Instead of naming their new subdivisions the Dune Cottages, the Ocean Forest Cottages and the Riverside Cottages and then running their Dune Avenue down the Sea Island Spit, where the Loggerhead Turtles nest and 144 species of birds come to rest, making reference to the sea of effluent on which their cottages sit would be more honest, but it wouldn’t attract many new buyers for Sea Island Coastal Properties’ million dollar lots, would it?
And it probably wouldn’t please the realtors trying to move the 29 extant mansions in the million dollar plus range. (For anyone looking to pay less for a house on a septic tank there are only four “Affordable Homes.”) Certainly no-one ever mentions the need to accommodate tanks and leach fields under ground as the reason for all those expansive lawns and why sitting on an eight foot “high dune” is a boon, even though a hurricane tide will rise to thirteen. Sand is good for percolation, but an unmentionable. “What people don’t know can’t hurt them,” or so the old saying goes, but there is evidence that the denizens of the marshlands don’t thrive on septage. Marex, the University of Georgia’s Marine Extension Service is even trying to prove it.
March 1, 2014
February 20, 2014
An interview with Warren Mosler which demonstrates that Russian media can be just as tasteless as the U.S. variety. But, if we want a more realistic perspective on what economies are, some of Mosler’s observations are worth while. I particularly like his example of how Ghana was monetized.
He calls it coercion, but it could be argued that coercion is necessary when people are ignorant of what’s actually good for them.
February 19, 2014
So, I’ve got this hypothesis that much of what is being extracted from the earth as natural gas isn’t a fossil fuel, but rather a biogas that’s being produced by subterranean microorganisms on an ongoing basis. Is it the same as biogas? I don’t know, but the Italians seem to be on to something. Our problems in the U.S. seem to be mainly the result of a habit of easy extraction and waste. For a long time, the oil industry wasted natural gas by burning it off. Now the natural gas industry is burning off components it doesn’t know how to use. Our inventiveness has atrophied.
February 18, 2014
The crash of 2008 is reported to have resulted in the loss of $4 trillion in wealth, as if by evaporation. The Sea Island Company, having taken on $700 million in debt, couldn’t pay the nut and ended up being snapped up by hedge funders for a mere $212 million. And, as typically happens when there is poor management, maintenance was allowed to slide and then the sea came to reclaim some of its sand. At least, that’s one explanation for why a third of the Sea Island spit has migrated elsewhere ever since tropical storm Beryl gave it a shove in 2012.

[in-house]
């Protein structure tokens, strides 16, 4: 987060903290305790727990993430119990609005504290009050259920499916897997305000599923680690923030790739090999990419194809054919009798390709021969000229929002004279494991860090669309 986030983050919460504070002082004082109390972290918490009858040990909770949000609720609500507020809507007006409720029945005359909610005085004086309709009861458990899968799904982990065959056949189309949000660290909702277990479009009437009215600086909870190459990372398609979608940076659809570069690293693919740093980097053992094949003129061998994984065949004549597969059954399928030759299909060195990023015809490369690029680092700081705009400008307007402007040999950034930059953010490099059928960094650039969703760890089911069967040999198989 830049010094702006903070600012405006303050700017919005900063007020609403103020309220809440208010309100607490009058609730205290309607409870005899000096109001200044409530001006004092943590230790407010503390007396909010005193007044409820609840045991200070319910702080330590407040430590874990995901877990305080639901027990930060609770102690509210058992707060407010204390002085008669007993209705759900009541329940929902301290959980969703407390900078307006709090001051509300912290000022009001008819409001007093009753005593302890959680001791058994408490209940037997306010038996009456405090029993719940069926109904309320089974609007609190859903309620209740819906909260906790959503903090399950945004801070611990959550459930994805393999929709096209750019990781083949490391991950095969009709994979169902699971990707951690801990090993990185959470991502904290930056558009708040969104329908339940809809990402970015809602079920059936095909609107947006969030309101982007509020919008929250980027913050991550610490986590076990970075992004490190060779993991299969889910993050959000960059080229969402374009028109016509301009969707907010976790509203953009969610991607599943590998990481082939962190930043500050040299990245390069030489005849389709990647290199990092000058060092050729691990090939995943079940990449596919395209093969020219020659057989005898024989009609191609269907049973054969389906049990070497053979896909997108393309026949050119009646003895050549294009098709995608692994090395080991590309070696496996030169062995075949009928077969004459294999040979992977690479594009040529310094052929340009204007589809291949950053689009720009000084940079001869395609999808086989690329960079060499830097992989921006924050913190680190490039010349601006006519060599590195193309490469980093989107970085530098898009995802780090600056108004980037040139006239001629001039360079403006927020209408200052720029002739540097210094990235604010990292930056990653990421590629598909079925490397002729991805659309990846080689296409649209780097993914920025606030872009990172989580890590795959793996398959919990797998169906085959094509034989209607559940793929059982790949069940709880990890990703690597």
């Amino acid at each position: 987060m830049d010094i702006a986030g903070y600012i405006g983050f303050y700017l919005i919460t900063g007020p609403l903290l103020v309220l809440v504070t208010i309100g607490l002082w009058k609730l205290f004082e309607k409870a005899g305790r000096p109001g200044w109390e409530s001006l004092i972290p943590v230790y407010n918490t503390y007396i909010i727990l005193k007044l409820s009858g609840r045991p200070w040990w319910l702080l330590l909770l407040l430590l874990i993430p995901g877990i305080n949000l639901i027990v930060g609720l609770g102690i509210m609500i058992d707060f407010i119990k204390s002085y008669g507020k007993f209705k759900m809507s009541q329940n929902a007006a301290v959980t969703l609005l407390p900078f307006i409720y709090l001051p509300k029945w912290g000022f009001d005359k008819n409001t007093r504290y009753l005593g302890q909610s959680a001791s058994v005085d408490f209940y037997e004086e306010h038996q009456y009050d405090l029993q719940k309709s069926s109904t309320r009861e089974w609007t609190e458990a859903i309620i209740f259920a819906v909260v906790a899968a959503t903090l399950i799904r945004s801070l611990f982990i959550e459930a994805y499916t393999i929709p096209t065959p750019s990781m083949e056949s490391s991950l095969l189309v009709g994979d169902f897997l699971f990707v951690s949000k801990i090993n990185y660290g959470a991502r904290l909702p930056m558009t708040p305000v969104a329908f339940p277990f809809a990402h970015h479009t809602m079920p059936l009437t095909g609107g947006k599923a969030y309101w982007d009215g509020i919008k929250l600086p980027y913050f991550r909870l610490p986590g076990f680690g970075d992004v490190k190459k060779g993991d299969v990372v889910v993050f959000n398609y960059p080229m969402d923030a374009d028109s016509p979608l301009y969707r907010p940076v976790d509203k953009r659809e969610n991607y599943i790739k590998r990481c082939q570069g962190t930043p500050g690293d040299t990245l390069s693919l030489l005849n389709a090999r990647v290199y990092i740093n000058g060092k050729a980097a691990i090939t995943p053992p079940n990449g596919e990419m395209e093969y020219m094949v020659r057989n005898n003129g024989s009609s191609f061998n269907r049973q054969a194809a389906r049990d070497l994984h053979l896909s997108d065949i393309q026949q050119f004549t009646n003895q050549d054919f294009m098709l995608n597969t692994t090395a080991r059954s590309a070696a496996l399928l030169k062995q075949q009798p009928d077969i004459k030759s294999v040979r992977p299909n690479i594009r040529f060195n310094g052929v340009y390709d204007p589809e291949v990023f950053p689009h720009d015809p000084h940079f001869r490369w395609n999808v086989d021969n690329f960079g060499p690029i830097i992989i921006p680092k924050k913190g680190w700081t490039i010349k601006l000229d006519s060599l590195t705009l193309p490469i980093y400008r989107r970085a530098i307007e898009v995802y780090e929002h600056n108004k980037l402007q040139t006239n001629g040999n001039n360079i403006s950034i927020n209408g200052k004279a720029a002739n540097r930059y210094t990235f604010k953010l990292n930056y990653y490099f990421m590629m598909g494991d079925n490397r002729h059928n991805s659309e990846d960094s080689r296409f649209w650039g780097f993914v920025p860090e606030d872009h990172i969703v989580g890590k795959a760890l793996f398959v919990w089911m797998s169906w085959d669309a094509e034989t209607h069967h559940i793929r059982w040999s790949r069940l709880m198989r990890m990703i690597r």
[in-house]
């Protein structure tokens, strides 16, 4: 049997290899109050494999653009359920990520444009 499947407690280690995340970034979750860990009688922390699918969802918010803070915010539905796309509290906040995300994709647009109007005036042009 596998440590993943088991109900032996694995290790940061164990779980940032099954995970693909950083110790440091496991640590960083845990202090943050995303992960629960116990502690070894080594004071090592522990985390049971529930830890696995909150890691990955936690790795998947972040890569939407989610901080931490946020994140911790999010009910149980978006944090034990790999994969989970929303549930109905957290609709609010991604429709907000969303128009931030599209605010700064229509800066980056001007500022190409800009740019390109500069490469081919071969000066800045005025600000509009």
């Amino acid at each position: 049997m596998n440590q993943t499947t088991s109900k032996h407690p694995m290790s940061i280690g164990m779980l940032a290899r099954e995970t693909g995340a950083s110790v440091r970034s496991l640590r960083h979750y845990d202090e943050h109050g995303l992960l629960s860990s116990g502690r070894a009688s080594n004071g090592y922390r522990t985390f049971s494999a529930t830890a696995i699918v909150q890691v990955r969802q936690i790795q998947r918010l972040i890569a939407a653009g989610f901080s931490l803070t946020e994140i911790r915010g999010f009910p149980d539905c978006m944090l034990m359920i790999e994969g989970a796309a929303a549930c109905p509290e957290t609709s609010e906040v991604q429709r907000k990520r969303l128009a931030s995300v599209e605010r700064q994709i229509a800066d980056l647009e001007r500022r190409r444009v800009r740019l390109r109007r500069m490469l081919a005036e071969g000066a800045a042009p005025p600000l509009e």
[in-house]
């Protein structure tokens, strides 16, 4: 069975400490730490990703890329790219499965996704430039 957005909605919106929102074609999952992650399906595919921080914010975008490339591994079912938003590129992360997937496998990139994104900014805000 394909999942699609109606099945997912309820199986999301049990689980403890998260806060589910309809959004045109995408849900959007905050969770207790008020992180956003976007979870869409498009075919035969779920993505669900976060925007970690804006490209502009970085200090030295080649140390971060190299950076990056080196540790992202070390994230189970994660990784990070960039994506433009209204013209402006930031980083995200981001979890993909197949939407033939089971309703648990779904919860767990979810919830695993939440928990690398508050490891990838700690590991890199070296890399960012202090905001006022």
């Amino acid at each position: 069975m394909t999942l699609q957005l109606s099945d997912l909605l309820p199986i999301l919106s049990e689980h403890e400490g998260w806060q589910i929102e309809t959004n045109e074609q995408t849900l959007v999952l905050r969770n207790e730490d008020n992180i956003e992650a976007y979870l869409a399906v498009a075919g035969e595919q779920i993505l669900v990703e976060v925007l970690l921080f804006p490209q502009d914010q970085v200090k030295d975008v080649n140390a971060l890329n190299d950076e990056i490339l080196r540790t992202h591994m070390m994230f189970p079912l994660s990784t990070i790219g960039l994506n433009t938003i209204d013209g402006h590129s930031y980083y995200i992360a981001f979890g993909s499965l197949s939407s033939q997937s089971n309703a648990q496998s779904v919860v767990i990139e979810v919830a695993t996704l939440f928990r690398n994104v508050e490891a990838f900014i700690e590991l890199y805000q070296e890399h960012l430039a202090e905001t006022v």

Now that Sea Island wants to carve the rest of the spit up into eight lots and sell them for a cool million each, before the rest of the spit gets washed away, this unethical proposal is rightly being challenged by the citizenry. Even FACEBOOK has gotten into the act. Maybe we should set up a “sedge fund” to take the spit off their hands and leave it for the birds.
I’ve long wanted to expose the bogus “science” of economics with its own favorite tool, namely equations. But, being a virtual mathematical illiterate, it’s escaped me. Now, a fellow on Dailykos has made an excellent start and I’m going to appropriate his text. Fair warning for anyone, who couldn’t care less, not to waste time clicking more.
February 15, 2014
So many groups; so many reasons. Timeserving Congress critters, of course, hate losing a perennial threat to keep the electorate focused on something other than their reps’ performance. If people are worried about that lump in the neck and the doctor bills on the nightstand, they’re not going to have time to watch politicians spout nonsense. In addition, rationing the necessities of life (food, shelter, health care) to punish and reward the wrong and the right has proved surprisingly effective in the land of plenty. That’s the big difference between rationing a scarce resource and rationing the bounty.
February 14, 2014
No, even though today we celebrate St. Valentine’s Day and dedicate ourselves to love, this post is not about Cupid,
the god of desire, erotic love, attraction and affection
. Cupidity is something else.
For some time now, I’ve been worrying the concepts of acquisition and accumulation and how they evolve into humans devouring their own kind, as if they were cannibals, but not really. Because, of course, hardly any humans are actually consumed, at least not whole. Though transplants, being bloody come close.
But, that’s OK. Transplants aren’t cannibalistic because the “victims” either consent or are already dead and their relatives consent for them. Indeed, we might even see a role for Cupid in that case.
February 9, 2014
February 8, 2014
Every so often I check the Google to see what’s new in the shadows or the underground economy or even the black market. Several different terms for the same entities, in this case people who trade and exchange goods and services without sending a “cut” to satisfy their tax obligations, signals quite unequivocably that there’s confusion about. That was obvious when the U.S. encountered “insurgents,” “terrorists,” “Iranians,” “extremists” and ethnic fighters in Iraq and simply refused to recognize that the invasion had spawned a resistance and legitimately so. And here, in the economic realm, we’ve got the same problem even as more terms are being invented.
February 6, 2014
Free goods are offensive to free enterprise. If it doesn’t go to market and generate a profit for middlemen, it’s worth nothing.
“equal treatment” = everybody pays.